Institute of Advanced Study of the University of Amsterdam by HOH Architecten | Yellowtrace

Institute of Advanced Study of the University of Amsterdam by HOH Architecten | Yellowtrace

Institute of Advanced Study of the University of Amsterdam by HOH Architecten | Yellowtrace

Institute of Advanced Study of the University of Amsterdam by HOH Architecten | Yellowtrace

Institute of Advanced Study of the University of Amsterdam by HOH Architecten | Yellowtrace

 

The Dutch firm HOH Architecten have a delightful way of describing the two buildings they have recently restored and renovated in Amsterdam for The Institute for Advanced Study (IAS) of the University of Amsterdam. They refer to them as twins separated at birth. The two canal houses on the Oude Turfmarkt, no.145 and no.147 are located in the heart of Amsterdam’s city centre.

“They were built as identical twins. Separated from each other during their youth. Living their own lives as if they had no relation to each other. Reunited again after three centuries. Looking for differences, looking for similarities,” said the architects.

IAS is a centre for interdisciplinary research that brings together young international scientists to generate ideas, broaden knowledge and develop new research methodologies. Biologists, sociologists and economists work together on topics such as climate change, immigration and financial crises. In addition, Nobel Prize laureates are invited to discuss urgent interdisciplinary issues. In other words, it’s a pretty important brief these two buildings need to fill.

 

Institute of Advanced Study of the University of Amsterdam by HOH Architecten | Yellowtrace

Institute of Advanced Study of the University of Amsterdam by HOH Architecten | Yellowtrace

Institute of Advanced Study of the University of Amsterdam by HOH Architecten | Yellowtrace

 

HOH used the rich history of the buildings as inspiration for the build and the subsequent architectural transformation. They looked specifically at the mirroring of the buildings, the continuous reconfigurations that they had undergone over their history. Different uses and different owners left their permanent marks. The facade of no.147 was completely replaced in 1882. No wall, floor or ceiling were identical anymore. The buildings had been reduced to a collection of rooms in which there were always two with the same proportions, one in no.145 and one in no.147. This gave HOH a handbook to reconstruct the bones of the space and at times intervene radically to make changes where the brief required it. They also took inspiration from the characteristics the Institute expects from their scientists; such as reflecting, redefining and discovering and introduced them as spatial principles in the design. An architectural play between physical and visual, old and new, reality and perception. This they believed would ensure that both users and visitors would redefine their way of interacting, working and collaborating.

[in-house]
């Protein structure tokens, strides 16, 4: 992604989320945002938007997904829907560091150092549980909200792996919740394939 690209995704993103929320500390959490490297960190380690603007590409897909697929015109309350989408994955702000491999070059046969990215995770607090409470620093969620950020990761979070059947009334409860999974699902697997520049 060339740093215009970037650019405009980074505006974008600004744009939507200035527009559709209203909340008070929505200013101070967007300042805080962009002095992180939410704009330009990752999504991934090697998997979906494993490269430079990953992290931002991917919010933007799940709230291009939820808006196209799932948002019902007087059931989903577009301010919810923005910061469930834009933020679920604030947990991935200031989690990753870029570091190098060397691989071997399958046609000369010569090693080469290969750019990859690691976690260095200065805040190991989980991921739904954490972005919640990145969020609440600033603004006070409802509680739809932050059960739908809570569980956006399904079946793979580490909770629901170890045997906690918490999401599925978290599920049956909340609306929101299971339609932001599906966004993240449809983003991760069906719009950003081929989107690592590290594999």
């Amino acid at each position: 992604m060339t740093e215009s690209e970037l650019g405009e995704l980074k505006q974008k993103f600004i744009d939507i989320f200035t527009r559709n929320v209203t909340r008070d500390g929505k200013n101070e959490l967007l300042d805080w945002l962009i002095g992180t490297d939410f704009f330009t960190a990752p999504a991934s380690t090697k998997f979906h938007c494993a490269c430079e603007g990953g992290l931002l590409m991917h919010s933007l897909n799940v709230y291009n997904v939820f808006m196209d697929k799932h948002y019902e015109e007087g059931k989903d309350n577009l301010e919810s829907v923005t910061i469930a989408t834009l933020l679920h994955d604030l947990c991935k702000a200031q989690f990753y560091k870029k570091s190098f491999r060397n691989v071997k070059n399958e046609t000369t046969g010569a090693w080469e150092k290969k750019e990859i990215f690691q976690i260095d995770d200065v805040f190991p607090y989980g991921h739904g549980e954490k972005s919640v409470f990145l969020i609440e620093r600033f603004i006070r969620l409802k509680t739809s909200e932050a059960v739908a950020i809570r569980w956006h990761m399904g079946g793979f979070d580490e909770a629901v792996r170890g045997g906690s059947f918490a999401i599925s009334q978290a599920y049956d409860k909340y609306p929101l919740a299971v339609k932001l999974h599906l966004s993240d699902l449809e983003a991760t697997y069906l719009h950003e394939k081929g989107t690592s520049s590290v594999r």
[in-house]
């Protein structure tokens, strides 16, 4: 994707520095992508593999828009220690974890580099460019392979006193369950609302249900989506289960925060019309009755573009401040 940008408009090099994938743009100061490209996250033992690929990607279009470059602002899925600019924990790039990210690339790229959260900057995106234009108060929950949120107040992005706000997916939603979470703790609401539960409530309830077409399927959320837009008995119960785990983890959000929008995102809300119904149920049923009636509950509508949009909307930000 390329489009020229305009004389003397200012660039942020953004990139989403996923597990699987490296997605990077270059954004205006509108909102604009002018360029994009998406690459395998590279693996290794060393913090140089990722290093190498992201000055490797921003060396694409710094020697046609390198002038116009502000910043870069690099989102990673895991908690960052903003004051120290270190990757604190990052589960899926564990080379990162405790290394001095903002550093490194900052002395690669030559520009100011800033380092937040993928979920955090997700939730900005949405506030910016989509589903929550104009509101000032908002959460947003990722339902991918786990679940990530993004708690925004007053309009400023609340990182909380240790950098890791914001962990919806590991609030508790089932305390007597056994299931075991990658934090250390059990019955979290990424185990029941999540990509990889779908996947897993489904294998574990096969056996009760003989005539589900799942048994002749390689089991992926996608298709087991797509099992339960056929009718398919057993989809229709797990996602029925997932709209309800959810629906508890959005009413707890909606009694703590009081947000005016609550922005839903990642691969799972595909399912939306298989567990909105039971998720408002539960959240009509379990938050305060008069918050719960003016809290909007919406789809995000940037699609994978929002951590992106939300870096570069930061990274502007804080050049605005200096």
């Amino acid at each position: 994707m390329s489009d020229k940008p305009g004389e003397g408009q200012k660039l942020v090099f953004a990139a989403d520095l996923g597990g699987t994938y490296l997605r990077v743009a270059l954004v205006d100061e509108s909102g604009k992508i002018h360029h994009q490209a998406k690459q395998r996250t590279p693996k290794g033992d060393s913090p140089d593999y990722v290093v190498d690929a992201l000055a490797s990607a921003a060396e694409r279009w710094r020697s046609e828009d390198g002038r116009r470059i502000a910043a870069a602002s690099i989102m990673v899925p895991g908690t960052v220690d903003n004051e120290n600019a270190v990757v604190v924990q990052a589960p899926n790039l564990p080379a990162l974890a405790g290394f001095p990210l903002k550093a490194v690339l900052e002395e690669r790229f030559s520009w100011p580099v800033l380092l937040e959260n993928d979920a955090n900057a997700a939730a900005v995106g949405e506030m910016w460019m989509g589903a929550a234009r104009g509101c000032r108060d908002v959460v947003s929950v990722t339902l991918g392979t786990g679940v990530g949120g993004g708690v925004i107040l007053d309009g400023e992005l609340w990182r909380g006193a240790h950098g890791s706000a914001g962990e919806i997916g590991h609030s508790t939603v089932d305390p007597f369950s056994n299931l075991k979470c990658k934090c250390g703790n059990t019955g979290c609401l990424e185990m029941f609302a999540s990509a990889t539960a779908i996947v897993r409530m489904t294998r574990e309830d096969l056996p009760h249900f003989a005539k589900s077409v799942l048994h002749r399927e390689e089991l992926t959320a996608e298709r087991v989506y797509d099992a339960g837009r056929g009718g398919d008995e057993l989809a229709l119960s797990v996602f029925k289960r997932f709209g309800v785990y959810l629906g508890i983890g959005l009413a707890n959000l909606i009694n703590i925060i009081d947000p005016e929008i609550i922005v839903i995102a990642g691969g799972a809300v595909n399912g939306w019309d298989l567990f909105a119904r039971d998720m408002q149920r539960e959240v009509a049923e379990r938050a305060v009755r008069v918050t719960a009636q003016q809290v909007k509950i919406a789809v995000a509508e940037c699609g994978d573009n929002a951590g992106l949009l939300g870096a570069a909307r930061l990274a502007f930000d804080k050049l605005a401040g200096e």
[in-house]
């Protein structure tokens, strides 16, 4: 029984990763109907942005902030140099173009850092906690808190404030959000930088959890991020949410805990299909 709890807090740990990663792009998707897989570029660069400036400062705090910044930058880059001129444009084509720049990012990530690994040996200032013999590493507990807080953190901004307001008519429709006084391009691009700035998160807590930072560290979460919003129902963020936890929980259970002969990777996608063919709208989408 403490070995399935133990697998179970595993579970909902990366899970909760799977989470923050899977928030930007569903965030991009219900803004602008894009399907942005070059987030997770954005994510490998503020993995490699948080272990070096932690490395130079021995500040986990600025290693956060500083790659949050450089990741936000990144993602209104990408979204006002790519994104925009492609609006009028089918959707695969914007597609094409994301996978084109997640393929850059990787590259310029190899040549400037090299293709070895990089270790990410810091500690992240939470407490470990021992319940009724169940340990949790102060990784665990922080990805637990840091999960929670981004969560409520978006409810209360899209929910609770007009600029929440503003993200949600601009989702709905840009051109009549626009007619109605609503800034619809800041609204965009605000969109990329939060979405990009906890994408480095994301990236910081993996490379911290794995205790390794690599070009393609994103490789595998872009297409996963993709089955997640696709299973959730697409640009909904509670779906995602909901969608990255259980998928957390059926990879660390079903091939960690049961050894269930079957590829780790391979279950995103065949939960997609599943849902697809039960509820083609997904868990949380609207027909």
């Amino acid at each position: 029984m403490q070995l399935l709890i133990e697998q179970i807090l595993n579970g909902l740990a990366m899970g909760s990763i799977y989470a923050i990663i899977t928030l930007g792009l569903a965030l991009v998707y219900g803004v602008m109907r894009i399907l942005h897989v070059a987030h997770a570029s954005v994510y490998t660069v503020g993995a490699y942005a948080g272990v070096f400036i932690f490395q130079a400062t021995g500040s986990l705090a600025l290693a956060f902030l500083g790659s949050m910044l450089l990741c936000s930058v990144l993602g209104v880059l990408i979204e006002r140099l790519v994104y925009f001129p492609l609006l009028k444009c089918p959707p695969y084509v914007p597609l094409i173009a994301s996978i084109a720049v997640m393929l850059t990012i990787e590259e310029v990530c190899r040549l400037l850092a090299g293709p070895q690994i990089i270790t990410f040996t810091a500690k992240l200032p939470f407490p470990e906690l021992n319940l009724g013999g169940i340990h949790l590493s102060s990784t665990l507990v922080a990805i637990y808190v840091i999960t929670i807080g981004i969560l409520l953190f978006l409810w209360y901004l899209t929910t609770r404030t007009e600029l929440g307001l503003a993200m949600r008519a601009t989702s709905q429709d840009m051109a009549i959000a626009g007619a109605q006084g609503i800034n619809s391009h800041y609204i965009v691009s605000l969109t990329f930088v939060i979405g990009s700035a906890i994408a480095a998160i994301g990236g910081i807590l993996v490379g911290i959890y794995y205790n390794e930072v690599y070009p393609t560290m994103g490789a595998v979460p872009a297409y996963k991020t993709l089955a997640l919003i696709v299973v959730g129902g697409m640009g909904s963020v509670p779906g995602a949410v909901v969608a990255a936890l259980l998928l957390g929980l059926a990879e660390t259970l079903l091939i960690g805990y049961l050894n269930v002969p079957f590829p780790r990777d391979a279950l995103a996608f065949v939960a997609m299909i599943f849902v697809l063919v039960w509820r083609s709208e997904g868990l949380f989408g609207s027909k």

HOH worked with the qualities they found in each individual room and worked with this during the construction process. As a result, IAS has not acquired one dominant house style, but has become a mix of different styles, each room being unique and attuned to the new function, with its own materiality and atmosphere. Precisely through the cross-fertilization between different styles, users and spheres, IAS has acquired its own identity and the final unity between the twins, much like our own individual personalities was found in diversity.

 

Related: Stories On Design // Old Meets New: Architecture of Renewal.

 


[Images courtesy of HOH Architecten. Photography by Jordi Huisman.]

 

About The Author

Susanna McArdle
Contributor

Susanna has a background in Interior Architecture and a passion for writing. Based in Sydney, she has worked both in Asia and Australia designing. An avid writer, it’s hard to know what she prefers more, stringing words together or creating spaces. But one thing she does know, is that she loves doing the both together.

Leave a Reply